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Kiunjuri: You will carry your own cross over 15, 000 tonnes spoilt maize

Agriculture Cabinet Secretary Mwangi Kiunjuri at the National Cereals and Produce Board silos in Kisumu yesterday. [Denish Ochieng, Standard]

The National Cereals and Produce Board management in Kisumu has been put on the spot over negligence that has seen more than 15,000 tonnes of maize go to waste.

Agriculture Cabinet Secretary Mwangi Kiunjuri, who visited the depot, said he was concerned that although the stores had the capacity to hold 45,000 tonnes of cereals, they were operating at below 60 per cent, with the remaining space being leased out to private businesses.

There have been reports that the depot has no space to stock maize for the coming harvesting, and that the management was considering moving some bags to other stores in order to create space.

Harvesting season

Mr Kiunjuri said the depot management had stocked only 590,000 bags of maize in the last season, although the stores had the capacity to hold 900,000 bags.

“How do you claim that you have no space, and that you want to transfer maize to other stores, yet you have leased space to private businesses? I think something must have been wrong in decision-making here,” he said.

He ordered the management to cancel all such leases.

“There is some housekeeping issues that I do not want to disclose at this time, but for sure we will look into this issue,” he said.

Kiunjuri also expressed displeasure at the explanations given by the management why about 60 per cent of the maize in the stores was discoloured, hence at risk of going to waste.

According to Kiunjuri, the depot management had told him that one of the main causes of the discolouration was poor circulation in the stores. This, he said, was due the poor design of the stores. He added that they needed to be renovated and aeration machines installed to improve circulation.

The CS said he did not find the explanation convincing.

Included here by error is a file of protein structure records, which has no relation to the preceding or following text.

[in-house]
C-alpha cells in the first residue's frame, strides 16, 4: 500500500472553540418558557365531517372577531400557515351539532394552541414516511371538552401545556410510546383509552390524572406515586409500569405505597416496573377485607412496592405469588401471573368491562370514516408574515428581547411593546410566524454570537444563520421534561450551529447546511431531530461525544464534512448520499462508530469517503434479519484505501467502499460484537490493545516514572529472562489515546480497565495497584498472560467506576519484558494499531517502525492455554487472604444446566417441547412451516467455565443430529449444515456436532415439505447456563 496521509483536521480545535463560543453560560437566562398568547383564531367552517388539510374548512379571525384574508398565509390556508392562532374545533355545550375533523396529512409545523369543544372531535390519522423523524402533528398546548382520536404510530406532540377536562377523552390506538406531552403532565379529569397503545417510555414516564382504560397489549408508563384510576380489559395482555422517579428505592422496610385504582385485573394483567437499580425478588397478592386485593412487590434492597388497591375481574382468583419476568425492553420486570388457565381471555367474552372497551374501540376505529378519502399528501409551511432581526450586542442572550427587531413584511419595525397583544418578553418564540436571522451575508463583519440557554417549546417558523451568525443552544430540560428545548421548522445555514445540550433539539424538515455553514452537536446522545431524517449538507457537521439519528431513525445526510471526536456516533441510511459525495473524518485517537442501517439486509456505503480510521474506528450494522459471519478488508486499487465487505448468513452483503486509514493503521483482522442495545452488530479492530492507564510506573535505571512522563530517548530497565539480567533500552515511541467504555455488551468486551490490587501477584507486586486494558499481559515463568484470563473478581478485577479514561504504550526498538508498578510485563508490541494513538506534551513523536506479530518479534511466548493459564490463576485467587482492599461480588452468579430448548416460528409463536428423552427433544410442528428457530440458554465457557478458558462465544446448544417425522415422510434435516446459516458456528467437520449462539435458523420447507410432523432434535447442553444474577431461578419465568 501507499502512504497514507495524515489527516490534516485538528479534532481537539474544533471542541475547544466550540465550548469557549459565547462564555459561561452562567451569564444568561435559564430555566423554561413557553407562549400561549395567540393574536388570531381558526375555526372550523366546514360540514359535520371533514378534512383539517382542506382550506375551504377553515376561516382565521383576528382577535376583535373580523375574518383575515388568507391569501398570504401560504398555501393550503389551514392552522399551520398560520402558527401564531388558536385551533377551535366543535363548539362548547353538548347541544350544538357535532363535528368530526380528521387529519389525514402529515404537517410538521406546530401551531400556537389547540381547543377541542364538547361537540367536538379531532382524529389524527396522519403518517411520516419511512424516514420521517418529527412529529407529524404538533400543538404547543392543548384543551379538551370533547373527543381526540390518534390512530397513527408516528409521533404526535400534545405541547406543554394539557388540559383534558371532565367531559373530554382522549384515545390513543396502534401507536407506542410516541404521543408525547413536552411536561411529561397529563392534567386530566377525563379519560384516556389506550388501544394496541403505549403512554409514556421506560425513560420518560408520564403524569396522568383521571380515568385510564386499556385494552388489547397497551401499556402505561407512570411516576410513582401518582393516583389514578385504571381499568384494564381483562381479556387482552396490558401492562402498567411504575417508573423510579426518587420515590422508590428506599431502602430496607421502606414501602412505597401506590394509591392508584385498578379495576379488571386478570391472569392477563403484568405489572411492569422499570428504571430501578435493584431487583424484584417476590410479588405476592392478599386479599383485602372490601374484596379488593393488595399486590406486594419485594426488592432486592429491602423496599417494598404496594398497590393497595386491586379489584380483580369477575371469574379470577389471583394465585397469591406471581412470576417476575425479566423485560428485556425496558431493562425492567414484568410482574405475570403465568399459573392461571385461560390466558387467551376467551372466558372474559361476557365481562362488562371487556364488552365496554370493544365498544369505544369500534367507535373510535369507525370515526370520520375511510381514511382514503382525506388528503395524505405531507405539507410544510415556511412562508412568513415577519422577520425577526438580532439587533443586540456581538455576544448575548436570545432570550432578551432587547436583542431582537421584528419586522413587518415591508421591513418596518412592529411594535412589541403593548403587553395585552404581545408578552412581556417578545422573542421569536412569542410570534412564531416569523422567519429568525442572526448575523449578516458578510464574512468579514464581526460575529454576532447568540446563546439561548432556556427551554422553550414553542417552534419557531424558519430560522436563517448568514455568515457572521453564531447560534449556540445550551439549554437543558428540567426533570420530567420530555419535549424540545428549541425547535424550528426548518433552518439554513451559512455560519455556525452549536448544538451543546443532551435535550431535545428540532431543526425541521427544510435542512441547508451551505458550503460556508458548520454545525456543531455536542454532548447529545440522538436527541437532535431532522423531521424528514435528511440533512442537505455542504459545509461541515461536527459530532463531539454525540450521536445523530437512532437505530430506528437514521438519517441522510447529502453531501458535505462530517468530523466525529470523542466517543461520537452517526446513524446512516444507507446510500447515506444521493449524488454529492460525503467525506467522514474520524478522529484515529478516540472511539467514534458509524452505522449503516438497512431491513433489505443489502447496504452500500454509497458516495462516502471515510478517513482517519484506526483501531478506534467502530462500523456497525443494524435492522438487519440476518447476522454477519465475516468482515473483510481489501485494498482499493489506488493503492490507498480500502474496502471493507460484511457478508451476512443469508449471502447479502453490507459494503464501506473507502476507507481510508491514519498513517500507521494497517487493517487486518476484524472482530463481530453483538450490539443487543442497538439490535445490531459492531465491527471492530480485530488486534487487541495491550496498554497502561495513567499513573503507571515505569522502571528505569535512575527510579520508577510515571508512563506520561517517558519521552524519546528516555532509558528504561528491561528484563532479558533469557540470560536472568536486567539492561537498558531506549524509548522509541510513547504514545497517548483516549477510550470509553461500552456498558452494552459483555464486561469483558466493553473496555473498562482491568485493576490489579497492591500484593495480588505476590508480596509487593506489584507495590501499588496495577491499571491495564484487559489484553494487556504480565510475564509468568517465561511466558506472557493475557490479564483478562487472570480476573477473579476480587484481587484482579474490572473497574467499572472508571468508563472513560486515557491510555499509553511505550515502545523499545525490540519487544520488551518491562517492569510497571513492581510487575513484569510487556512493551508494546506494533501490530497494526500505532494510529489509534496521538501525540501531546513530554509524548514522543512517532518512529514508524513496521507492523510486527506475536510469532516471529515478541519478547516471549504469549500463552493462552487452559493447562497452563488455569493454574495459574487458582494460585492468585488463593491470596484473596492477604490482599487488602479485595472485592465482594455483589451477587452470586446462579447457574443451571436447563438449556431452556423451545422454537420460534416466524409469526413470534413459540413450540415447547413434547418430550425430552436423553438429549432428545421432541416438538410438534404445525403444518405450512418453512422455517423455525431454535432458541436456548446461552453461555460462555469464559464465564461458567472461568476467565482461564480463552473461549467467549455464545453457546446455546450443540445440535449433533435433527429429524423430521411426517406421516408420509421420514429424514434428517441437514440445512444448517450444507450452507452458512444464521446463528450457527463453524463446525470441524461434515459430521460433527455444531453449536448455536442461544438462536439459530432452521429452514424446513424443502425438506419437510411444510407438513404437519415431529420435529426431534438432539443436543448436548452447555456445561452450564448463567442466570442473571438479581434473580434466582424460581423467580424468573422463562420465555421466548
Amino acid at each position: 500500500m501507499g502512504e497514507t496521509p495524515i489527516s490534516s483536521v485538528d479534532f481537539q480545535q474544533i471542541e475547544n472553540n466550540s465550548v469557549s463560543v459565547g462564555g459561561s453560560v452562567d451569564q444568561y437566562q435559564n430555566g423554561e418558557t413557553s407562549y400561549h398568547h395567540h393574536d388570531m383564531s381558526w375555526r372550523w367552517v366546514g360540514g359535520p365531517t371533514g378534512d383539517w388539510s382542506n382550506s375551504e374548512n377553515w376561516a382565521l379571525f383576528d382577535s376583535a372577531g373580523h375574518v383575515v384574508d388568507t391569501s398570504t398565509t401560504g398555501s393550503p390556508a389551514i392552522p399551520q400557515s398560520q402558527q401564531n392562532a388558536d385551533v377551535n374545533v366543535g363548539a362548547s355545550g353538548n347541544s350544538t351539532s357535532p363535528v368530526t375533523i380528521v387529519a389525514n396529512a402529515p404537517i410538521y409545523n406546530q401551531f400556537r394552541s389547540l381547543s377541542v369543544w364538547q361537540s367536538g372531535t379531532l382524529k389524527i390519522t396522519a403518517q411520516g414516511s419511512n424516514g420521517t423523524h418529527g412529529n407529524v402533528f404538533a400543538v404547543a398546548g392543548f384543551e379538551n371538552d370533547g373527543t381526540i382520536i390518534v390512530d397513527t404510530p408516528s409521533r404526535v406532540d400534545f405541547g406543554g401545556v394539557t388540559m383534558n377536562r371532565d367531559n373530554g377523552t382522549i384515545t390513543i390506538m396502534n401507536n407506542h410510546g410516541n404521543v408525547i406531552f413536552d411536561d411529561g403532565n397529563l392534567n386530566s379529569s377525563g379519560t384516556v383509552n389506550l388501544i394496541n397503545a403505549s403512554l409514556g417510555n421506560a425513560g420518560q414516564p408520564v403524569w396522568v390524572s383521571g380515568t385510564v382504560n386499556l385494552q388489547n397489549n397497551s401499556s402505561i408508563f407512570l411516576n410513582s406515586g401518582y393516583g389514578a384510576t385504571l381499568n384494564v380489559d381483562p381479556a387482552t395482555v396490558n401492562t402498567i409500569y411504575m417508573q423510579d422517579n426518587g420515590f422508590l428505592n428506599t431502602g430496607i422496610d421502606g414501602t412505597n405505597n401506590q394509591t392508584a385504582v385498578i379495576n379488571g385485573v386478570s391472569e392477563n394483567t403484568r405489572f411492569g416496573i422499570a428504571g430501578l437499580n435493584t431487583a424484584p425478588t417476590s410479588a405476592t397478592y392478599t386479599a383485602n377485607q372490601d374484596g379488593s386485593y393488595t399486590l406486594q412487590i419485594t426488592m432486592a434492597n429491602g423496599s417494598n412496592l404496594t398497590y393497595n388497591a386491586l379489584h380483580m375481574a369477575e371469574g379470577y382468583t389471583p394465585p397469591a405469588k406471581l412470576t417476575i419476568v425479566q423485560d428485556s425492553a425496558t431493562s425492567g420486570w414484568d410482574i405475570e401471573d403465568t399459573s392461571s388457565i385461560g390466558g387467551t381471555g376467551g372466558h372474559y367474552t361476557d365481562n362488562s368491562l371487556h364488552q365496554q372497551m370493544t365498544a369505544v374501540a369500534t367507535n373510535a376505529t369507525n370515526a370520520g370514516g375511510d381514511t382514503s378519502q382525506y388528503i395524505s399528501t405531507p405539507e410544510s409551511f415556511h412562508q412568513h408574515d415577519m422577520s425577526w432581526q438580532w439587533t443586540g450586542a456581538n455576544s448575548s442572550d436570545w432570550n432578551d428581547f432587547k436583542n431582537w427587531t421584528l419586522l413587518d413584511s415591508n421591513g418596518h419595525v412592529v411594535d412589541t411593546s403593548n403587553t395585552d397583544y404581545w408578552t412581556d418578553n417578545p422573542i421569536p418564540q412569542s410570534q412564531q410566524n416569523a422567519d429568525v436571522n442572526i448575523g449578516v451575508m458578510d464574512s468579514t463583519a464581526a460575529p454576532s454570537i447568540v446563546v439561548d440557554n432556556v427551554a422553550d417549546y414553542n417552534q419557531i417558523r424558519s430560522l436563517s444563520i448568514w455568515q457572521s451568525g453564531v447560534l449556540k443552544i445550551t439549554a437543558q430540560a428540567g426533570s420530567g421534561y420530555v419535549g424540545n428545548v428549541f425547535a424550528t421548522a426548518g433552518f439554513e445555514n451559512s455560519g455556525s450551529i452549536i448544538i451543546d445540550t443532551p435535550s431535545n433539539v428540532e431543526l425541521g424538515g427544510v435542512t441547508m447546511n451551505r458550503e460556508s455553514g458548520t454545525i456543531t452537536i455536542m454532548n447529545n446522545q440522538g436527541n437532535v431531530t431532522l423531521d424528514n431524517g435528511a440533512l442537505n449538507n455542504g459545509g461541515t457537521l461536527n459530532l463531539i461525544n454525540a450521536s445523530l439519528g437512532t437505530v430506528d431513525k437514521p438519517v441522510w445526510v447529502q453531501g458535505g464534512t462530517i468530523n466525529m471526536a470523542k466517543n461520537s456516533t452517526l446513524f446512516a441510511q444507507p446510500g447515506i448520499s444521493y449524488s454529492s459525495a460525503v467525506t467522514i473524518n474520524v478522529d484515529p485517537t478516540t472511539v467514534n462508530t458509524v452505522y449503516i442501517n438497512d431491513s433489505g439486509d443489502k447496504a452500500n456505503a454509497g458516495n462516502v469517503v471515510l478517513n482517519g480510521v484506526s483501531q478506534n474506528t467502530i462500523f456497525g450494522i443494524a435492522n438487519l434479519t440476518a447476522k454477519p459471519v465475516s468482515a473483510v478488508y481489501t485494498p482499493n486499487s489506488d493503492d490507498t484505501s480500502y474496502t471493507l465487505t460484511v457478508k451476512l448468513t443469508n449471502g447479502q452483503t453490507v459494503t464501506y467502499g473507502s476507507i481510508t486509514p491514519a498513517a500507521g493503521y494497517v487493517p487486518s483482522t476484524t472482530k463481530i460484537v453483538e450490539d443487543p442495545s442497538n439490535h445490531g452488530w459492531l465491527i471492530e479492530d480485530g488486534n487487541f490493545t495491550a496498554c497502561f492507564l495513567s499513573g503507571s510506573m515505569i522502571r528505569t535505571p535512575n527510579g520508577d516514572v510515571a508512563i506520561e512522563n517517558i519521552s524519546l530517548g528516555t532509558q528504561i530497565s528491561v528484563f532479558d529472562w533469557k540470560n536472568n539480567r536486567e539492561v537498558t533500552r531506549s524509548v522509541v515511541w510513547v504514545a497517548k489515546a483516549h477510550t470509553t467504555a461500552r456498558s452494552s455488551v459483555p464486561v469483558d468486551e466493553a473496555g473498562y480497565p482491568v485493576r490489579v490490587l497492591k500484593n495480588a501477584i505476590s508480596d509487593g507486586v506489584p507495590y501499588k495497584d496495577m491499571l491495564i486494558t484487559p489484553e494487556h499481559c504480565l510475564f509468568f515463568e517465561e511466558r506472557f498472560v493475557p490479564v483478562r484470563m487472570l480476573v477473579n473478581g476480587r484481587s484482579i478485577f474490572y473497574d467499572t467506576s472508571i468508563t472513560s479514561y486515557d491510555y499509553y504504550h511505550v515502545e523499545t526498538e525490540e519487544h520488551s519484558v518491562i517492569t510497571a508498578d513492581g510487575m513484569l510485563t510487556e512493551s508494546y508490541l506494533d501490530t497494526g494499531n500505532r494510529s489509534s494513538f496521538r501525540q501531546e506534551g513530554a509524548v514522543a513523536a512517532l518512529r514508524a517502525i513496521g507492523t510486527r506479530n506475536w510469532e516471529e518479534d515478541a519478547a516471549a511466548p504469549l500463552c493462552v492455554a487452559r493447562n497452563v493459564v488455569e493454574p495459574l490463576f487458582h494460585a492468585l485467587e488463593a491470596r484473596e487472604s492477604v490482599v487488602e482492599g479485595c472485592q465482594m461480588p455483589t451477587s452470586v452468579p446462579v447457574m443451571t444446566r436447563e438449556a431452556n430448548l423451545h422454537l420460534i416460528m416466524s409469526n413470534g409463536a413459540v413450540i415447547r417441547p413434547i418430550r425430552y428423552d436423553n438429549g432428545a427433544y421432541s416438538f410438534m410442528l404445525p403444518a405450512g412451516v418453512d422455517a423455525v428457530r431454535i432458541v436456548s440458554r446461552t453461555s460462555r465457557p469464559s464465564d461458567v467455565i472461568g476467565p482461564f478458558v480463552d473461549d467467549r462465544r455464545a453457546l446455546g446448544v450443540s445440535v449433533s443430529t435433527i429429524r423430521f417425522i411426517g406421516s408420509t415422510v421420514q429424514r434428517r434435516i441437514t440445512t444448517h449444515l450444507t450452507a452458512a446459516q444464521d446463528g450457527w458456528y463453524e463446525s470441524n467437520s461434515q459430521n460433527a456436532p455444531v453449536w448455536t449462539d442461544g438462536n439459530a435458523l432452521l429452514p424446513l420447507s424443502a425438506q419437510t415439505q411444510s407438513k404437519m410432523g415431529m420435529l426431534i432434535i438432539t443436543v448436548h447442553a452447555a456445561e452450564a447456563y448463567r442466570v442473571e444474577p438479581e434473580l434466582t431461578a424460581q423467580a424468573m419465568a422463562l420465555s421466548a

The CS was accompanied by a team of experts from the Public Health Department, the Kenya Bureau of Standards, and other Government agencies.

The CS said they would all compile a report on the state of the maize in the stores, as well as the role of NCPB officers in handling the produce.

Kiunjuri said the report, which was set to come out in the next one week, would inform the action to be taken against those found culpable for the mess at the depot.

“At this level I do not want to point a finger at anybody, but the team will come up with a comprehensive report that will answer all the emerging questions in relation to the operations of the NCPB.”

In Trans Nzoia, Kiunjuri ordered business people using Government grain storage facilities in Kitale to vacate.

He directed NCPB officials to ensure the stores were emptied and farmers given priority to use the facilities.

The Standard learnt that most of the stores were stocked with maize belonging to business people. Some of the cereal was acquired from Uganda.

Kiunjuri was confronted by farmers over poor producer prices and delayed payment for last season’s deliveries.

Benson Kidelu, who spoke on behalf of the farmers, accused the Government of allowing middlemen to exploit them by buying the crop at throwaway prices.

Throwaway prices

“We feel neglected by the Government. We are unhappy with the delay to pay us for the maize we delivered to the board,” Mr Kidelu lamented.

Kidelu, who is among those on the list of farmers being investigated, denied being part of a cartel and handed documents to Kiunjuri to prove his innocence.

“I’m ready to go to jail. I have documents to prove that the maize I delivered to the board was from my land and leased portions,” he said.

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